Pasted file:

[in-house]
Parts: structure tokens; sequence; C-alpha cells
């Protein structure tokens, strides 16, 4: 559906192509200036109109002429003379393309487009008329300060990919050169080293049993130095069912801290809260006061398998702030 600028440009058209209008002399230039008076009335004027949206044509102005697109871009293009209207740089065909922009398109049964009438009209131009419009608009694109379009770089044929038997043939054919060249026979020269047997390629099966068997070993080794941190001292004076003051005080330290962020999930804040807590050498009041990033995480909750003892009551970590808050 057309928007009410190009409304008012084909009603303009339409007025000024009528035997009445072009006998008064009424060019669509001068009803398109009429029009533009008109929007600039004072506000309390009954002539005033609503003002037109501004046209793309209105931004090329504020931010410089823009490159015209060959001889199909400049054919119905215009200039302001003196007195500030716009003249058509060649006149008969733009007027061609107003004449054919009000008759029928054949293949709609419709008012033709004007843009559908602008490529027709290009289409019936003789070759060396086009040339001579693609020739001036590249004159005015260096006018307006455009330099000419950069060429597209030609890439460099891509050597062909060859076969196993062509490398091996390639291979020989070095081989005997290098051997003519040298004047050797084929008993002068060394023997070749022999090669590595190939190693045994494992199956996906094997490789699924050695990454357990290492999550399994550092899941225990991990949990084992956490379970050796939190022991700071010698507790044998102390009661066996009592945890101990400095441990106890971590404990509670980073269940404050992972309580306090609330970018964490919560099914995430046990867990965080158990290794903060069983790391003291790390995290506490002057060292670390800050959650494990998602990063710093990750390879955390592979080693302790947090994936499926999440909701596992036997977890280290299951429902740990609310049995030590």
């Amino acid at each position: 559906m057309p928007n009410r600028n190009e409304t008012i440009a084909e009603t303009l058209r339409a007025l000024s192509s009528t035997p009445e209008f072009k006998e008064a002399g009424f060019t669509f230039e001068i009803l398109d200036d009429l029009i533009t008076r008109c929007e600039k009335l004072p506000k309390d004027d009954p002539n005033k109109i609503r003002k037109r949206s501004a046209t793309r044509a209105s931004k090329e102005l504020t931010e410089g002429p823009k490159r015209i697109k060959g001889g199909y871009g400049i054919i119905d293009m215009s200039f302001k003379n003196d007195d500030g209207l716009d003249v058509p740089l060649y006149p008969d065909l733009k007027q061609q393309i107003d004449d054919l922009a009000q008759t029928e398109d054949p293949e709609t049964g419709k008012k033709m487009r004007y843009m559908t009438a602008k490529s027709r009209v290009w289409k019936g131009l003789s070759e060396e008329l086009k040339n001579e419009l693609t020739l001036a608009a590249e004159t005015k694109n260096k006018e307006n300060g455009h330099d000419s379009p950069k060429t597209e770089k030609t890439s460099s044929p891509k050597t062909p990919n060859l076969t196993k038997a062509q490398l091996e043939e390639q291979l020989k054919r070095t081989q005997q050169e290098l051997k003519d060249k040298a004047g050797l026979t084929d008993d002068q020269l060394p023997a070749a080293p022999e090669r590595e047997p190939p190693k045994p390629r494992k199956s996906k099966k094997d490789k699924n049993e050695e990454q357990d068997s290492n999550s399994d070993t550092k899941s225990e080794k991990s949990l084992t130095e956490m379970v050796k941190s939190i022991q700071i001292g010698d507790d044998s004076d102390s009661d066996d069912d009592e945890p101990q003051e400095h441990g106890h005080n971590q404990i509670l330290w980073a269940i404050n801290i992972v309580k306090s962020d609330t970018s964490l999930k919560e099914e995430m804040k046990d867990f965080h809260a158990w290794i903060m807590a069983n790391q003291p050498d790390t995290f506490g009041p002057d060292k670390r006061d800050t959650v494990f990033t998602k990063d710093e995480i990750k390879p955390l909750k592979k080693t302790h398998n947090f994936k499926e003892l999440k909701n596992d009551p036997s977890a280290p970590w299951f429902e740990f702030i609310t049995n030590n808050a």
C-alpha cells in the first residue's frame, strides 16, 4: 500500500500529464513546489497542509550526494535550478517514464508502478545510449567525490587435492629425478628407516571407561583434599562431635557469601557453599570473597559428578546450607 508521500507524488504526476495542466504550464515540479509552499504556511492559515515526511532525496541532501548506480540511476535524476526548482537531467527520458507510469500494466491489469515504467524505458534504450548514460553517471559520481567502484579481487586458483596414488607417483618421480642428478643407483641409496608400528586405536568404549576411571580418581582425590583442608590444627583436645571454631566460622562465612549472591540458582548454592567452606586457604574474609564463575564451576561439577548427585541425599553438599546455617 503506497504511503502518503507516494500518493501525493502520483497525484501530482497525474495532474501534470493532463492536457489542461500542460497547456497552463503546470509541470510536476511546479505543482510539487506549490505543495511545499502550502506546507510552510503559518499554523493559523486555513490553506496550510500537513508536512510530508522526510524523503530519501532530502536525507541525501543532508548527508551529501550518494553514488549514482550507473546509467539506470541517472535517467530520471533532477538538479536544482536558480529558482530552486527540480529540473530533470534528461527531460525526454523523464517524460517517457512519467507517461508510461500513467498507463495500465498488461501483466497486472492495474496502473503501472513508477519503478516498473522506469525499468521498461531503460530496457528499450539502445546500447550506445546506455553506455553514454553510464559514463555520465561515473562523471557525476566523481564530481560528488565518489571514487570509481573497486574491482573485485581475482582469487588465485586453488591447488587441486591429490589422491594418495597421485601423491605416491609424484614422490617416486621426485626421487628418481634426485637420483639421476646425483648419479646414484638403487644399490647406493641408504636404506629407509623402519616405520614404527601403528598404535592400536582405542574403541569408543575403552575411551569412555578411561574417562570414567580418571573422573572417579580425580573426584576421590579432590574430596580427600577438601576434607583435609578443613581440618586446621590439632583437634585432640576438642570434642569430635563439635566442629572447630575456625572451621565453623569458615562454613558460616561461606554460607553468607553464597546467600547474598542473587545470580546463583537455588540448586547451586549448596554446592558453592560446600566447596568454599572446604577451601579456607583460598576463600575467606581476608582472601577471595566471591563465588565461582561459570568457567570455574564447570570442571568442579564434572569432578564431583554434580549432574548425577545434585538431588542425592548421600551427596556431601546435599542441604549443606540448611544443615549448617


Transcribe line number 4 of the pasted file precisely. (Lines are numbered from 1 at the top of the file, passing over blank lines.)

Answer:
């Amino acid at each position: 559906m057309p928007n009410r600028n190009e409304t008012i440009a084909e009603t303009l058209r339409a007025l000024s192509s009528t035997p009445e209008f072009k006998e008064a002399g009424f060019t669509f230039e001068i009803l398109d200036d009429l029009i533009t008076r008109c929007e600039k009335l004072p506000k309390d004027d009954p002539n005033k109109i609503r003002k037109r949206s501004a046209t793309r044509a209105s931004k090329e102005l504020t931010e410089g002429p823009k490159r015209i697109k060959g001889g199909y871009g400049i054919i119905d293009m215009s200039f302001k003379n003196d007195d500030g209207l716009d003249v058509p740089l060649y006149p008969d065909l733009k007027q061609q393309i107003d004449d054919l922009a009000q008759t029928e398109d054949p293949e709609t049964g419709k008012k033709m487009r004007y843009m559908t009438a602008k490529s027709r009209v290009w289409k019936g131009l003789s070759e060396e008329l086009k040339n001579e419009l693609t020739l001036a608009a590249e004159t005015k694109n260096k006018e307006n300060g455009h330099d000419s379009p950069k060429t597209e770089k030609t890439s460099s044929p891509k050597t062909p990919n060859l076969t196993k038997a062509q490398l091996e043939e390639q291979l020989k054919r070095t081989q005997q050169e290098l051997k003519d060249k040298a004047g050797l026979t084929d008993d002068q020269l060394p023997a070749a080293p022999e090669r590595e047997p190939p190693k045994p390629r494992k199956s996906k099966k094997d490789k699924n049993e050695e990454q357990d068997s290492n999550s399994d070993t550092k899941s225990e080794k991990s949990l084992t130095e956490m379970v050796k941190s939190i022991q700071i001292g010698d507790d044998s004076d102390s009661d066996d069912d009592e945890p101990q003051e400095h441990g106890h005080n971590q404990i509670l330290w980073a269940i404050n801290i992972v309580k306090s962020d609330t970018s964490l999930k919560e099914e995430m804040k046990d867990f965080h809260a158990w290794i903060m807590a069983n790391q003291p050498d790390t995290f506490g009041p002057d060292k670390r006061d800050t959650v494990f990033t998602k990063d710093e995480i990750k390879p955390l909750k592979k080693t302790h398998n947090f994936k499926e003892l999440k909701n596992d009551p036997s977890a280290p970590w299951f429902e740990f702030i609310t049995n030590n808050a």